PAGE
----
For a field as crucial to the modern world as energy, and one which equally impacts all people, women’s participation in the energy sector is still strikingly low. In 2020, the average proportion of women employed in the energy sector was as few as 22-25% globally. In Pakistan, the number of women in decision-making and leadership positions in the same field is negligible. Many studies in recent years have already proven the now-known connection between gender-equal leadership and higher rates of return. The Women in Power & Utilities Index by Ernst and Young Global Limited (EY) in 2019 showed that organisations in the energy sector with greater gender equality in leadership positions can boost innovation in the field. It is safe to say then, that we are actively disrupting Pakistan’s innovation potential in energy by not creating more space for women in the field.
The most prominent culprit for this gender gap is very likely the low female participation in science, engineering, technology and math (STEM) education and therefore its related careers. The second is, at the institutional level, a lack of collaboration and linkages between individuals and organizations working on gender empowerment, and those in energy. Lastly, while legal gender quotas in employment may establish a certain degree of female participation in the power sector, they do not guarantee their representation in key leadership roles. In order to achieve that, workplace policies need to include the creation and release of gender disaggregated data for greater transparency. State-level policies on workplace equality need to work on mandating this. When female representation at top levels is less than acceptable, disaggregated data is the first key step to acknowledge, then work on fixing those numbers.
Even in terms of technical training in Pakistan, the ratio of women is meagre at best. The World Bank in 2020 reported according to its survey that year that women made up only 11% of trainees in energy and utilities in Pakistan. It isn’t surprising then that women’s share in technical positions, according to the same report, was at 2% in the country? Pakistan needs to build female energy entrepreneurs, and this begins with increasing women’s technical training in the field.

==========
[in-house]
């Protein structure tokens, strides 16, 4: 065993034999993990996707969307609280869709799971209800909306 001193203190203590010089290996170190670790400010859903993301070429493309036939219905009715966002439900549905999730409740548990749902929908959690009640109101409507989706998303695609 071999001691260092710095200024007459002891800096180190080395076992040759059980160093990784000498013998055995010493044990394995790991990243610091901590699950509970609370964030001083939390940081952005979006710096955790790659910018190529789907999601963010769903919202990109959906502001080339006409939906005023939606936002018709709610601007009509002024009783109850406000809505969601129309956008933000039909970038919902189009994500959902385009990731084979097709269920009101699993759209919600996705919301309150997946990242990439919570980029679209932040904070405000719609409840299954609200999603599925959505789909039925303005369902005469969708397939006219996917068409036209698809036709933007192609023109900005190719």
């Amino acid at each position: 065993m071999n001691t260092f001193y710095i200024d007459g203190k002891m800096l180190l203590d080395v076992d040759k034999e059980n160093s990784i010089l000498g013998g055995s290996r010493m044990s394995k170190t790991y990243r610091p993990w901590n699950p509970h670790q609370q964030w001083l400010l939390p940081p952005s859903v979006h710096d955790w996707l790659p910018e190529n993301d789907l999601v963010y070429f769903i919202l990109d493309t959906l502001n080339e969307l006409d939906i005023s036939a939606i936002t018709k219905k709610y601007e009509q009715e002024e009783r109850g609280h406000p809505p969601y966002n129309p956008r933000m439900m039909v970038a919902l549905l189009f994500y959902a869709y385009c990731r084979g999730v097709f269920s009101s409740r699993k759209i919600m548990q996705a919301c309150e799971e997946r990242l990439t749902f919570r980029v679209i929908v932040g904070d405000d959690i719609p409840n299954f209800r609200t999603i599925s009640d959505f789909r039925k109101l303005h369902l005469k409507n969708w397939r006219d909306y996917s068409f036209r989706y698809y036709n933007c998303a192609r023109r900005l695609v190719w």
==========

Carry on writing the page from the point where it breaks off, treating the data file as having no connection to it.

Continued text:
Power today, we should remember, is a universally important sector. This means increasing this energy entrepreneurship is essential in both rural and urban settings. Working with microfinance institutions is a brilliant way to empower women in rural areas with the necessary technical and business skills. One example of this has been Roshna Bibi, part of the Light a Million Lives project of Buksh Foundation which has helped women run local solar powered businesses like charging stations and lamp shops. Roshna Bibi achieved this by providing women of local rural communities with the technical enterprise training including that of financial literacy, and microfinancing, to learn and empower themselves using renewable solar energy. This was carried out after extensive consideration of feasibility plans and local conditions of each village. The project constituted both a win for women in power as well as clean energy. It has led to an increase in the participants’ disposable income and therefore long-term empowerment and independence, to continue and expand their endeavours as a result.
Progress on Pakistan’s female involvement in the energy sector is certainly under way. The biggest fallback at the moment is their shortage at the highest decision-making levels. Women in Energy Pakistan (WIE) is an excellent platform coordinating between rising women leaders in the sector. It provides a space for the growing of a professional network that supports their growth and collaboration.
In 2015, USAID released an in-depth analysis and framework titled ‘Strategies for Gender Equity in Pakistan’s Energy Sector’ which addresses in great detail instruments to achieve exactly this. One of the solutions it discusses is raising the profile of gender-specific issues in Provincial Energy Departments (PEDs) and power organisations. When gender issues are a mainstream consideration in the sector, it will in turn highlight the pressing need for more women in leadership within it.
An easily implementable solution for power organisations both private and public is the introduction of a Gender Advisor/ Coordin-ator on their staffing appointments to mainstream gender priorities across programmatic interventions. This would provide companies with a designated role for conducting research on gender specific issues in energy and how best to coordinate and improve women’s representation in their companies internally as well as on their projects/work externally.
Empowering women in the power sector is especially important to me, considering my personal journey and experiences being the only woman in the room as the Director of Buksh Energy Private Limited and the CEO of Buksh Solar in my practitioner experience earlier till 2016, after which in my capacity as an independent advisor and policymaker I strove to work with multiple organizations including UNEP and UN Women to create action and advocacy around female leadership and engagement in the energy / power space. Then again, with my recent appointment by the Prime Minister of Pakistan on the board of the Diamer Basha Dam Project, I find myself to be the only woman in the room again. However, the difference now is that I am not the only woman in the room, but the only woman on the table, which gives me the opportunity to open the door and break the glass ceilings for enabling other young female professionals to enter the energy & power sector creating triple bottom line success for themselves and humanity at large.
Copyright Business Recorder, 2021